Jon Ossoff, as the pre-election story goes, was an anti-Donald Trump candidate because he connected with anti-Trump voters across America in order to "Make Trump Furious." Funded by mostly small donations of less than $200, he wasn't focused on the issues like his Republican challenger, Rep.-elect Karen Handel, was.
Handel's campaign speeches were almost always on the issues, "[she] talked up her experience in Georgia of balancing budgets, creating jobs and keeping taxes low."
But a look at the campaign ads tells a different story. The Ossoff campaign focused on portraying him as a serious, focused problem-solver, while the Handel campaign cast him as an inexperienced, lying, terrorist-loving, weak San Francisco hippie politician.
Here's an ad from the Handel campaign, painting Ossoff as a puppet of Iran who may or may not give the country the green light to nuke Georgia.
Meanwhile, the Republican Congressional Leadership Fund — a Republican super PAC — spent part of their $6.5 million in funds they poured into this race to show that Ossoff wasn't a puppet of Iran. No, he was a puppet of San Francisco.
The attack ads on Ossoff were consistent, clear messages.
It is true that Ossoff did make a campaign ad against the president. That ad came in March, before the April 18 run-off election, and focused on Trump's Twitter habit.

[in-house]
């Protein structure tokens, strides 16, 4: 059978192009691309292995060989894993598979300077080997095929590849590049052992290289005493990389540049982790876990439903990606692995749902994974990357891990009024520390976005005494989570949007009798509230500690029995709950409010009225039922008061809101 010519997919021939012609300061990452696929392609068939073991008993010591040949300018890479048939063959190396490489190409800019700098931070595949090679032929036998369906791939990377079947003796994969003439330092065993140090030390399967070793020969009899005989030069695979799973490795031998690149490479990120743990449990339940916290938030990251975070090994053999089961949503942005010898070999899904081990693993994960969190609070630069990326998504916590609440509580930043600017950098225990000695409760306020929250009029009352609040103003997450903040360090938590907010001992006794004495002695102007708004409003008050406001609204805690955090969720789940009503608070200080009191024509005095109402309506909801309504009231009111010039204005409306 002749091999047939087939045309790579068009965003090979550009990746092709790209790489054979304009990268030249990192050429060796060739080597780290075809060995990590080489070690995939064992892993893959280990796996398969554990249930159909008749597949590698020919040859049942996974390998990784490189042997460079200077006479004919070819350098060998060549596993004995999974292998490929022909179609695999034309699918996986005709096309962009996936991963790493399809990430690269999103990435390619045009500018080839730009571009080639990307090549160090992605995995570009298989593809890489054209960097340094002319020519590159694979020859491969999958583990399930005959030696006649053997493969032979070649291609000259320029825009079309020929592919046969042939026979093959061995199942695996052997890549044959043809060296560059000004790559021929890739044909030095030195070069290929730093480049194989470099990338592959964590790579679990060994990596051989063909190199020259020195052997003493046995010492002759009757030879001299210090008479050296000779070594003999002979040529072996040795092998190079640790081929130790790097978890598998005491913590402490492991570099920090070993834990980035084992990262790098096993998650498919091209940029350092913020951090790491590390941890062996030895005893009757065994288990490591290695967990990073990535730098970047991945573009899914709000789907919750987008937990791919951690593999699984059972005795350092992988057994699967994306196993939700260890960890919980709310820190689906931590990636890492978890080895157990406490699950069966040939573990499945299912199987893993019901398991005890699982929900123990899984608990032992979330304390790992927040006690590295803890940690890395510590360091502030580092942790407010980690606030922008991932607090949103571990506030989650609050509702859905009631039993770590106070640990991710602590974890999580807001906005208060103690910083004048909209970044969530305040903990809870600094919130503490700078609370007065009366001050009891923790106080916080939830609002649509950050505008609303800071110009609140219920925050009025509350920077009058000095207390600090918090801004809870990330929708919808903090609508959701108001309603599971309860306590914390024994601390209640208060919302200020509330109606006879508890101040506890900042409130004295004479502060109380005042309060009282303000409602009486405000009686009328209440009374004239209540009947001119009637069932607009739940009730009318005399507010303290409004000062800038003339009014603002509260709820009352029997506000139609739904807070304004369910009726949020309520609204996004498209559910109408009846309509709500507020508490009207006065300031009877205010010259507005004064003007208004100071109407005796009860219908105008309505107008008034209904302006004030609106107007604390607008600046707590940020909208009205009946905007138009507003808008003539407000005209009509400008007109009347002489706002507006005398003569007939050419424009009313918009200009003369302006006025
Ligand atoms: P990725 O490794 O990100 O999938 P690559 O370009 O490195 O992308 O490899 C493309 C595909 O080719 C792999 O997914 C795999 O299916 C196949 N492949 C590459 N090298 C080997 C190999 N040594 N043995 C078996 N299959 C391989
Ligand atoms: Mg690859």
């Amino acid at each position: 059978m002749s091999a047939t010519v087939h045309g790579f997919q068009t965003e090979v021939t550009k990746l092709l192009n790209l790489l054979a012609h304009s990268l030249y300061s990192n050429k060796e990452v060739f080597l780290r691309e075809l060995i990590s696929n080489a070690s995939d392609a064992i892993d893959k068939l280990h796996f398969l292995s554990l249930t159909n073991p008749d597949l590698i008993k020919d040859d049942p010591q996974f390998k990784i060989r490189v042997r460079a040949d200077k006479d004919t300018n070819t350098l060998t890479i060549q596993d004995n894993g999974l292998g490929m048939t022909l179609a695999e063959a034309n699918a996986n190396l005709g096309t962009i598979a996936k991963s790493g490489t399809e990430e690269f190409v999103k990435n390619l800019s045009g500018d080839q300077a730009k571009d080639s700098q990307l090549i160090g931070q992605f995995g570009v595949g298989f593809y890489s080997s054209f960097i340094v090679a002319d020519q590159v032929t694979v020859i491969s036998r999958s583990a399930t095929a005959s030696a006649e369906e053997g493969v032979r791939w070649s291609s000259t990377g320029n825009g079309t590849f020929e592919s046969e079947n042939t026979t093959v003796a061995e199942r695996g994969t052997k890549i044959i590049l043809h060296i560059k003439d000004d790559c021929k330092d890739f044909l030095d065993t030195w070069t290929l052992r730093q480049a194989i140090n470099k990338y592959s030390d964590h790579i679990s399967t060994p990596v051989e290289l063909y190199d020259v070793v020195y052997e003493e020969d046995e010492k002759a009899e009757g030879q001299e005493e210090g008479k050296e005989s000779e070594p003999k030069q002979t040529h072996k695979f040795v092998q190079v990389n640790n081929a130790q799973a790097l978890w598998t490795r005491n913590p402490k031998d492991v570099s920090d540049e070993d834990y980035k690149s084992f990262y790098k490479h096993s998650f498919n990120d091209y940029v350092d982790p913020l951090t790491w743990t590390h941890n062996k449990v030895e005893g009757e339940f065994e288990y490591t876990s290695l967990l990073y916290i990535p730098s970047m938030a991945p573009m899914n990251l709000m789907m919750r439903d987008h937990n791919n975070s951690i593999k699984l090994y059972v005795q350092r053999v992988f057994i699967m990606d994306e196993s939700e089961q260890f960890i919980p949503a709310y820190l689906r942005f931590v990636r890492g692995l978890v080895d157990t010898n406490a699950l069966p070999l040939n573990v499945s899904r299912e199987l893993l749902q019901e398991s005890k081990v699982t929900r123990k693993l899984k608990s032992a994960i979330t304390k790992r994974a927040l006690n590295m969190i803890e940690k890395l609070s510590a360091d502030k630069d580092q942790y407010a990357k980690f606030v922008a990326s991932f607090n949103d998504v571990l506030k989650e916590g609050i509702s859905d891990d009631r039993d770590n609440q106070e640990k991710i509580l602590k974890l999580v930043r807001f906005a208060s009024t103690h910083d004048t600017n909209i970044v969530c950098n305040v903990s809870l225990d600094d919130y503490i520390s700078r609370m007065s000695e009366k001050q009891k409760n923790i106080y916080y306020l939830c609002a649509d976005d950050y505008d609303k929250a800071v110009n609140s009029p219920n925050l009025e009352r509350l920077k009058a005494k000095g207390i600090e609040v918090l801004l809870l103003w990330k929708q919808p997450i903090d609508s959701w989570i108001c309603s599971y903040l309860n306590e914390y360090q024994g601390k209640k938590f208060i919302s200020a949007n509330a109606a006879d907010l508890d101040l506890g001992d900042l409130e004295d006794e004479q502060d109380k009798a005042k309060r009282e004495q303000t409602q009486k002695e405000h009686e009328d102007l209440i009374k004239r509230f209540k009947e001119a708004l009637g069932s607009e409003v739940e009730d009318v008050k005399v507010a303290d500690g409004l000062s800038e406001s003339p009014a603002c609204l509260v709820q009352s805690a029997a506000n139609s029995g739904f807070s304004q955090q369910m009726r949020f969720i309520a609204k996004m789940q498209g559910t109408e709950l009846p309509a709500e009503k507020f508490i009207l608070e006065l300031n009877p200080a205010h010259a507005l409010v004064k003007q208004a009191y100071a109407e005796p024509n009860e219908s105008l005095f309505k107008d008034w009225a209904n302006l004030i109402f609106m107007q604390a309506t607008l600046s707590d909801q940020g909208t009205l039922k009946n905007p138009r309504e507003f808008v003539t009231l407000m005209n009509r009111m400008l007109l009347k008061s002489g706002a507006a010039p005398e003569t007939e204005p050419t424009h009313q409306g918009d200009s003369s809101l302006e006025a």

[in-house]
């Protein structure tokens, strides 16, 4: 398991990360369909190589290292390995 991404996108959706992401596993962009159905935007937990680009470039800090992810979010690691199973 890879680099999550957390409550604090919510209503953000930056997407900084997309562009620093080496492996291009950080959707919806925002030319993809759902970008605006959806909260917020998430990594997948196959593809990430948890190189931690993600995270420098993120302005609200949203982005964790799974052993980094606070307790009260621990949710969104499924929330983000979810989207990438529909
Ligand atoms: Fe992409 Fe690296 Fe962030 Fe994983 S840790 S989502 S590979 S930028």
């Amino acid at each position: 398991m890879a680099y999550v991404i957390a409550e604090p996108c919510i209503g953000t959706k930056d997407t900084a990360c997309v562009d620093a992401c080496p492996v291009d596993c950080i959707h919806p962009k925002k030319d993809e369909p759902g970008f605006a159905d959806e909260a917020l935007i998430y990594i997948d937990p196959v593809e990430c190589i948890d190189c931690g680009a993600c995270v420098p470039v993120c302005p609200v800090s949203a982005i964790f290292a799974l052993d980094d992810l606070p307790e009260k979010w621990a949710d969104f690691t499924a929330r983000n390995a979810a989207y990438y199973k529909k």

But after the run-off election, Ossoff's campaign strategy was to position himself as a non-partisan, independent voice for the Georgia district — determined to spur economic growth on the heels of new high-tech jobs and cutting government spending.
For the supposed anti-Trump candidate, Ossoff's messages were pretty upbeat, like this one about how much money Washington was wasting.
Both candidates benefitted from — or should we say, hammered by — spending from outside interest groups. The conservative Club for Growth attacked Handel before the runoff election on her spending habits.
Handel's spending habit was a target for the Democratic Congressional Campaign Committee — the DCCC — which provided the teeth for Ossoff's campaign.
But no ad roundup is complete without the best, most absurd campaign ad of the year so far.